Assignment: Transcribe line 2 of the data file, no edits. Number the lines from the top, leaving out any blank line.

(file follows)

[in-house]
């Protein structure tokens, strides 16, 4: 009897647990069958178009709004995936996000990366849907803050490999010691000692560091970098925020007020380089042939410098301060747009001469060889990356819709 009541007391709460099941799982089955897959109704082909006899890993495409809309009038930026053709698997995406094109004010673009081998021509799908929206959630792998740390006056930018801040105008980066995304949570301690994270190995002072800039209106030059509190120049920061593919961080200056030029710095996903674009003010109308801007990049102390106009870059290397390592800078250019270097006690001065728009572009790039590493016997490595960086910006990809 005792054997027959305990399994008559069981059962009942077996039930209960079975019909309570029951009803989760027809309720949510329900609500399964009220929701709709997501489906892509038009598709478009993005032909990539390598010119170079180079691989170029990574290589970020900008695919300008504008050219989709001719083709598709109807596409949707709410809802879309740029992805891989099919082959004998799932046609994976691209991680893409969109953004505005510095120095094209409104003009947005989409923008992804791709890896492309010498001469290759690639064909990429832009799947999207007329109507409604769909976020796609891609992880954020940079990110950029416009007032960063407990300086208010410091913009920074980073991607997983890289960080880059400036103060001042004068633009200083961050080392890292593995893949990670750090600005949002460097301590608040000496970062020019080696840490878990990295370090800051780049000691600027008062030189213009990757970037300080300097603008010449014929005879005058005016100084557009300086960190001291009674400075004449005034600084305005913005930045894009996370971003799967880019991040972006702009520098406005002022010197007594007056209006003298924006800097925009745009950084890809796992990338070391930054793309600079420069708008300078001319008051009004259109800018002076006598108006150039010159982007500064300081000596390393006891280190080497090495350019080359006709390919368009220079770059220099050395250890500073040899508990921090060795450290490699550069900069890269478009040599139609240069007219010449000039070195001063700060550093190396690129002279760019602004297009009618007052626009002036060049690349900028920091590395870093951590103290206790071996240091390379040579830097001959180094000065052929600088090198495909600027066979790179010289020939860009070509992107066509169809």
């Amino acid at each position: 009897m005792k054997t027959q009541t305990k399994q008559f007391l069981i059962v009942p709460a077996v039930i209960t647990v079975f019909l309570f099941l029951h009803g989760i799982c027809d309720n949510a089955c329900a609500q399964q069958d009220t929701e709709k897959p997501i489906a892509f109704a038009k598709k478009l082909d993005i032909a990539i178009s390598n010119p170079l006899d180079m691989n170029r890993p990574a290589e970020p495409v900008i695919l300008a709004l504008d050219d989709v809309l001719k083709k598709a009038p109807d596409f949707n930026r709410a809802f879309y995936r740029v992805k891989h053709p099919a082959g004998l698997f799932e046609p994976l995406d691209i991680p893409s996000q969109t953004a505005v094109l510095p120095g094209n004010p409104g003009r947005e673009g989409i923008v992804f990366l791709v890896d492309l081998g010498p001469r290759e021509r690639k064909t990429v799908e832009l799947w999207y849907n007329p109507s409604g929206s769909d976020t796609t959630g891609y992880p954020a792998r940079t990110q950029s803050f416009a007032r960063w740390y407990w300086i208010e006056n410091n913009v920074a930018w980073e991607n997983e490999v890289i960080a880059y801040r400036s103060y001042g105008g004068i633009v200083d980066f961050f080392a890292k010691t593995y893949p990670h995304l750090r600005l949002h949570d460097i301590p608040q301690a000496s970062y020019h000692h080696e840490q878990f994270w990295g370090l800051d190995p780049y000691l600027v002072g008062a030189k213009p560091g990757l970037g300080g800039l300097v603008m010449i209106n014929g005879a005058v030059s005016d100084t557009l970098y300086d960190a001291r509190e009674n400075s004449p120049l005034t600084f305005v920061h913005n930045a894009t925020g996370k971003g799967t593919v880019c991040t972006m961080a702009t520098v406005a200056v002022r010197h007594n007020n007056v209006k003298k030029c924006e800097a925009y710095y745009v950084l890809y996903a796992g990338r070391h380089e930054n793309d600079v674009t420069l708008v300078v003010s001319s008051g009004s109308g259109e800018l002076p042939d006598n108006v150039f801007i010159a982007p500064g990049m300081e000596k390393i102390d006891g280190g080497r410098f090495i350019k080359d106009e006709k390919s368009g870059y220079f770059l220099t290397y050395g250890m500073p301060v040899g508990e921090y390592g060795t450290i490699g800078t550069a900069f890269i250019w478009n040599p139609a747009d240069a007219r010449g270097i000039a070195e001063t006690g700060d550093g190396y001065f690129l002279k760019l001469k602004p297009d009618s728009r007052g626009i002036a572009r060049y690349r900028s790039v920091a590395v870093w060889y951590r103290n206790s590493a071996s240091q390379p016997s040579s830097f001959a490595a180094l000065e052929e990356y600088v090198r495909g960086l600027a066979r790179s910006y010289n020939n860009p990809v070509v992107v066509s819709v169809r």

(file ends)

């Protein structure tokens, strides 16, 4: 009897647990069958178009709004995936996000990366849907803050490999010691000692560091970098925020007020380089042939410098301060747009001469060889990356819709 009541007391709460099941799982089955897959109704082909006899890993495409809309009038930026053709698997995406094109004010673009081998021509799908929206959630792998740390006056930018801040105008980066995304949570301690994270190995002072800039209106030059509190120049920061593919961080200056030029710095996903674009003010109308801007990049102390106009870059290397390592800078250019270097006690001065728009572009790039590493016997490595960086910006990809 005792054997027959305990399994008559069981059962009942077996039930209960079975019909309570029951009803989760027809309720949510329900609500399964009220929701709709997501489906892509038009598709478009993005032909990539390598010119170079180079691989170029990574290589970020900008695919300008504008050219989709001719083709598709109807596409949707709410809802879309740029992805891989099919082959004998799932046609994976691209991680893409969109953004505005510095120095094209409104003009947005989409923008992804791709890896492309010498001469290759690639064909990429832009799947999207007329109507409604769909976020796609891609992880954020940079990110950029416009007032960063407990300086208010410091913009920074980073991607997983890289960080880059400036103060001042004068633009200083961050080392890292593995893949990670750090600005949002460097301590608040000496970062020019080696840490878990990295370090800051780049000691600027008062030189213009990757970037300080300097603008010449014929005879005058005016100084557009300086960190001291009674400075004449005034600084305005913005930045894009996370971003799967880019991040972006702009520098406005002022010197007594007056209006003298924006800097925009745009950084890809796992990338070391930054793309600079420069708008300078001319008051009004259109800018002076006598108006150039010159982007500064300081000596390393006891280190080497090495350019080359006709390919368009220079770059220099050395250890500073040899508990921090060795450290490699550069900069890269478009040599139609240069007219010449000039070195001063700060550093190396690129002279760019602004297009009618007052626009002036060049690349900028920091590395870093951590103290206790071996240091390379040579830097001959180094000065052929600088090198495909600027066979790179010289020939860009070509992107066509169809």